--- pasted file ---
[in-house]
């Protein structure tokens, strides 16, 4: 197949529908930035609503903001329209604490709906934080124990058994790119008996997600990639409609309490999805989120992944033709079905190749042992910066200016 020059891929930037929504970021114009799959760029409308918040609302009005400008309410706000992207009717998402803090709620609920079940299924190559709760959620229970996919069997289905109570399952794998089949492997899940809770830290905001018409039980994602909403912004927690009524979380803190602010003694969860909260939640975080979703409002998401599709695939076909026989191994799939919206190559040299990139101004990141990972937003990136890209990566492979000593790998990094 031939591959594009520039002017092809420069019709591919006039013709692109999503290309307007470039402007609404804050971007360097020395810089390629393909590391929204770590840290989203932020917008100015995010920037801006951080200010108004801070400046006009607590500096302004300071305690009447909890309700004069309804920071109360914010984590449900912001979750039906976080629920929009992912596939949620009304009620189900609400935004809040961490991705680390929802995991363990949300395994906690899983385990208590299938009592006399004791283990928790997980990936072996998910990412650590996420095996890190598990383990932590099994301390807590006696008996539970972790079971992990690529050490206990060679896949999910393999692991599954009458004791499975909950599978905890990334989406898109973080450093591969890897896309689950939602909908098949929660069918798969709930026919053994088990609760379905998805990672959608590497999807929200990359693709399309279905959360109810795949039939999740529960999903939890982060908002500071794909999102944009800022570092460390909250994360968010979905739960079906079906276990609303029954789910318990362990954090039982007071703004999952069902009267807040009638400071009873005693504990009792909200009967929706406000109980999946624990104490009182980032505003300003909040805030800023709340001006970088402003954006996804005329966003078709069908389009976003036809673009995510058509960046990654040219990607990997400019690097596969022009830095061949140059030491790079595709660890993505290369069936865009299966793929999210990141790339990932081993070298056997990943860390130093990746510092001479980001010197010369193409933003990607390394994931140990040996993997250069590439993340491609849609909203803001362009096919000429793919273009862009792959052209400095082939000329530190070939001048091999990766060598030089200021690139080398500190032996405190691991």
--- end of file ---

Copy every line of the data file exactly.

[in-house]
């Protein structure tokens, strides 16, 4: 197949529908930035609503903001329209604490709906934080124990058994790119008996997600990639409609309490999805989120992944033709079905190749042992910066200016 020059891929930037929504970021114009799959760029409308918040609302009005400008309410706000992207009717998402803090709620609920079940299924190559709760959620229970996919069997289905109570399952794998089949492997899940809770830290905001018409039980994602909403912004927690009524979380803190602010003694969860909260939640975080979703409002998401599709695939076909026989191994799939919206190559040299990139101004990141990972937003990136890209990566492979000593790998990094 031939591959594009520039002017092809420069019709591919006039013709692109999503290309307007470039402007609404804050971007360097020395810089390629393909590391929204770590840290989203932020917008100015995010920037801006951080200010108004801070400046006009607590500096302004300071305690009447909890309700004069309804920071109360914010984590449900912001979750039906976080629920929009992912596939949620009304009620189900609400935004809040961490991705680390929802995991363990949300395994906690899983385990208590299938009592006399004791283990928790997980990936072996998910990412650590996420095996890190598990383990932590099994301390807590006696008996539970972790079971992990690529050490206990060679896949999910393999692991599954009458004791499975909950599978905890990334989406898109973080450093591969890897896309689950939602909908098949929660069918798969709930026919053994088990609760379905998805990672959608590497999807929200990359693709399309279905959360109810795949039939999740529960999903939890982060908002500071794909999102944009800022570092460390909250994360968010979905739960079906079906276990609303029954789910318990362990954090039982007071703004999952069902009267807040009638400071009873005693504990009792909200009967929706406000109980999946624990104490009182980032505003300003909040805030800023709340001006970088402003954006996804005329966003078709069908389009976003036809673009995510058509960046990654040219990607990997400019690097596969022009830095061949140059030491790079595709660890993505290369069936865009299966793929999210990141790339990932081993070298056997990943860390130093990746510092001479980001010197010369193409933003990607390394994931140990040996993997250069590439993340491609849609909203803001362009096919000429793919273009862009792959052209400095082939000329530190070939001048091999990766060598030089200021690139080398500190032996405190691991």